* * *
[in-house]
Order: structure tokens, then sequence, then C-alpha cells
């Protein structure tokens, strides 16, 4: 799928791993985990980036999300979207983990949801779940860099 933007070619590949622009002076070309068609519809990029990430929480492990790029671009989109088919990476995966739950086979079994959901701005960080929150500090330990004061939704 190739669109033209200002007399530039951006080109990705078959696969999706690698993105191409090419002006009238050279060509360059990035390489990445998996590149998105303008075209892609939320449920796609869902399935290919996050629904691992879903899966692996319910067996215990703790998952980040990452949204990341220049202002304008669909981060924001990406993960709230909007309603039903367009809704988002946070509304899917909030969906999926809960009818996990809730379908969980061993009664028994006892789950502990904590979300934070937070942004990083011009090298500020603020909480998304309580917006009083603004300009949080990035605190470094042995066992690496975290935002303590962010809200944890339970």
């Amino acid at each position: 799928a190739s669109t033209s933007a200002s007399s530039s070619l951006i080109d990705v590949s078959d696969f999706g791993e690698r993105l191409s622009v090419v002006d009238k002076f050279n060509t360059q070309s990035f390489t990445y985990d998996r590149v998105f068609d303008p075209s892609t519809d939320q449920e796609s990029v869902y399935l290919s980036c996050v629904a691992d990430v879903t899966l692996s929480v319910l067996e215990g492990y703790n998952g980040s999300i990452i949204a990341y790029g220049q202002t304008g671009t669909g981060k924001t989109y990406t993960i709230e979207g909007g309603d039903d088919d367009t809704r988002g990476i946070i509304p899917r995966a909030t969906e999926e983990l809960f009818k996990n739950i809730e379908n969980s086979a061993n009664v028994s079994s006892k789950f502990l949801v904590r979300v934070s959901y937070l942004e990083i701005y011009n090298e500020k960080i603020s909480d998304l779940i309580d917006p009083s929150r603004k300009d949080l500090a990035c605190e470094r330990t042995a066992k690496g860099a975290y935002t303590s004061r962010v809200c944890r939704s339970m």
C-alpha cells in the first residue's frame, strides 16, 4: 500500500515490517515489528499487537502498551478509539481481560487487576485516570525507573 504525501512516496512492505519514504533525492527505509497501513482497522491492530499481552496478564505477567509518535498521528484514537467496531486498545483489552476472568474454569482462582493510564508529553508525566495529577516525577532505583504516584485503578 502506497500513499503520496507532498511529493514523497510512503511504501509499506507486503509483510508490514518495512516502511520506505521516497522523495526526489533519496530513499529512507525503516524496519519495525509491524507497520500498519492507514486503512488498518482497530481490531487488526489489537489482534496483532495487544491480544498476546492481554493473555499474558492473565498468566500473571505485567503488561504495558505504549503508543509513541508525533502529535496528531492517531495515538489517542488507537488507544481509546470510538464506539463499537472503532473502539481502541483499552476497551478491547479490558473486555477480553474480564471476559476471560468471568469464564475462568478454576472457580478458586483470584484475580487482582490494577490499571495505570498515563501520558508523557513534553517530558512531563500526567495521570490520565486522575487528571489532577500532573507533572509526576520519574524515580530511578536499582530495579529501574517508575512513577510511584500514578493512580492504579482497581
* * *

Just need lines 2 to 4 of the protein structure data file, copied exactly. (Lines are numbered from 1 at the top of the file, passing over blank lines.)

Order: structure tokens, then sequence, then C-alpha cells
């Protein structure tokens, strides 16, 4: 799928791993985990980036999300979207983990949801779940860099 933007070619590949622009002076070309068609519809990029990430929480492990790029671009989109088919990476995966739950086979079994959901701005960080929150500090330990004061939704 190739669109033209200002007399530039951006080109990705078959696969999706690698993105191409090419002006009238050279060509360059990035390489990445998996590149998105303008075209892609939320449920796609869902399935290919996050629904691992879903899966692996319910067996215990703790998952980040990452949204990341220049202002304008669909981060924001990406993960709230909007309603039903367009809704988002946070509304899917909030969906999926809960009818996990809730379908969980061993009664028994006892789950502990904590979300934070937070942004990083011009090298500020603020909480998304309580917006009083603004300009949080990035605190470094042995066992690496975290935002303590962010809200944890339970």
């Amino acid at each position: 799928a190739s669109t033209s933007a200002s007399s530039s070619l951006i080109d990705v590949s078959d696969f999706g791993e690698r993105l191409s622009v090419v002006d009238k002076f050279n060509t360059q070309s990035f390489t990445y985990d998996r590149v998105f068609d303008p075209s892609t519809d939320q449920e796609s990029v869902y399935l290919s980036c996050v629904a691992d990430v879903t899966l692996s929480v319910l067996e215990g492990y703790n998952g980040s999300i990452i949204a990341y790029g220049q202002t304008g671009t669909g981060k924001t989109y990406t993960i709230e979207g909007g309603d039903d088919d367009t809704r988002g990476i946070i509304p899917r995966a909030t969906e999926e983990l809960f009818k996990n739950i809730e379908n969980s086979a061993n009664v028994s079994s006892k789950f502990l949801v904590r979300v934070s959901y937070l942004e990083i701005y011009n090298e500020k960080i603020s909480d998304l779940i309580d917006p009083s929150r603004k300009d949080l500090a990035c605190e470094r330990t042995a066992k690496g860099a975290y935002t303590s004061r962010v809200c944890r939704s339970m």